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90s Slang You Should Know


[hel-ter-skel-ter] /ˈhɛl tərˈskɛl tər/
in headlong and disorderly haste:
The children ran helter-skelter all over the house.
in a haphazard manner; without regard for order:
Clothes were scattered helter-skelter about the room.
carelessly hurried; confused:
They ran in a mad, helter-skelter fashion for the exits.
disorderly; haphazard:
Books and papers were scattered on the desk in a helter-skelter manner.
tumultuous disorder; confusion.
Origin of helter-skelter
1585-95; rhyming compound, perhaps based on *skelt, Middle English skelten to hasten (< ?); reduplication with initial h parallel to hubble-bubble, higgledy-piggledy, etc. Unabridged
Based on the Random House Dictionary, © Random House, Inc. 2017.
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Examples from the Web for helter-skelter
Historical Examples
  • The result would resemble the helter-skelter of modern economic society.

    The Next Step Scott Nearing
  • Nobody but he could have twisted and turned in such a helter-skelter fashion.

    The Tale of Kiddie Katydid Arthur Scott Bailey
  • Consternation reigned supreme in an instant and a helter-skelter flight followed.

    War from the Inside Frederick L. (Frederick Lyman) Hitchcock
  • I only know we ran quickly, helter-skelter, back home, back to Mazapevka.

    Jewish Children Sholem Naumovich Rabinovich
  • Similarly ambulance car-drivers could not join in the helter-skelter for security on the road to Fricourt.

  • She flung off her coat in a helter-skelter way, and rolled up her sleeves.

    A Spoil of Office Hamlin Garland
  • Such trifles help one to understand the helter-skelter way in which more important things get said and believed.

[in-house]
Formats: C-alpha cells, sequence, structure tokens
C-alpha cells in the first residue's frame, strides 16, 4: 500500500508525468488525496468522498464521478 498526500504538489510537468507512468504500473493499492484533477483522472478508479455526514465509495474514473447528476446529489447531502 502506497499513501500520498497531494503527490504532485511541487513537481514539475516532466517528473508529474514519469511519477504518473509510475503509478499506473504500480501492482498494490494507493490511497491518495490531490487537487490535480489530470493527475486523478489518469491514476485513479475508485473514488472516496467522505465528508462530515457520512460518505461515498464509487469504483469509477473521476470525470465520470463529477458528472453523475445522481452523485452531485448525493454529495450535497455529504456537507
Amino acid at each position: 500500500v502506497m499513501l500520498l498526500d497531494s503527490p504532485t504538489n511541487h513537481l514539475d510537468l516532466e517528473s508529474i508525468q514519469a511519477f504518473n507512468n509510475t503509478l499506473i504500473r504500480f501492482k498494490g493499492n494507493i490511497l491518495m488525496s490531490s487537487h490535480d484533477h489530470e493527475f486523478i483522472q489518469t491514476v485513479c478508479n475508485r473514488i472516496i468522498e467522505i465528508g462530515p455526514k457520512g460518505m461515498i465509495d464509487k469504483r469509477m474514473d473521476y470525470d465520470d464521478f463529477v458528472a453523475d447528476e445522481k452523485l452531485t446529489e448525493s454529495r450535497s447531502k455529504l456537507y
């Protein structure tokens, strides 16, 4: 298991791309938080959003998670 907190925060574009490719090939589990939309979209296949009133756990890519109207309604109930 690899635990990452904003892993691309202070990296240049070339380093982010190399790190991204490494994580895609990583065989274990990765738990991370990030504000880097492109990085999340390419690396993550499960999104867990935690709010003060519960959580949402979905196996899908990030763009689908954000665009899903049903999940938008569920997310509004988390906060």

• And how did the incubators and the helter-skelter and the midgets suit the taste of ye?'

    Sixes and Sevens O. Henry
  • Anne, now, drives me nearly wild with her rushy, helter-skelter ways.

    The Girls and I Mary Louisa Stewart Molesworth
  • helter-skelter the men rushed out, Tony and his mates in front.

    Colonial Born G. Firth Scott
British Dictionary definitions for helter-skelter


haphazard or carelessly hurried
in a helter-skelter manner
(Brit) a high spiral slide, as at a fairground
disorder or haste
Word Origin
C16: probably of imitative origin
Collins English Dictionary - Complete & Unabridged 2012 Digital Edition
© William Collins Sons & Co. Ltd. 1979, 1986 © HarperCollins
Publishers 1998, 2000, 2003, 2005, 2006, 2007, 2009, 2012
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Word Origin and History for helter-skelter

also helter skelter, 1590s, perhaps from skelte "to hasten, scatter hurriedly," with the first element there merely for the sake of rhyme. As an adjective from 1785.

Online Etymology Dictionary, © 2010 Douglas Harper
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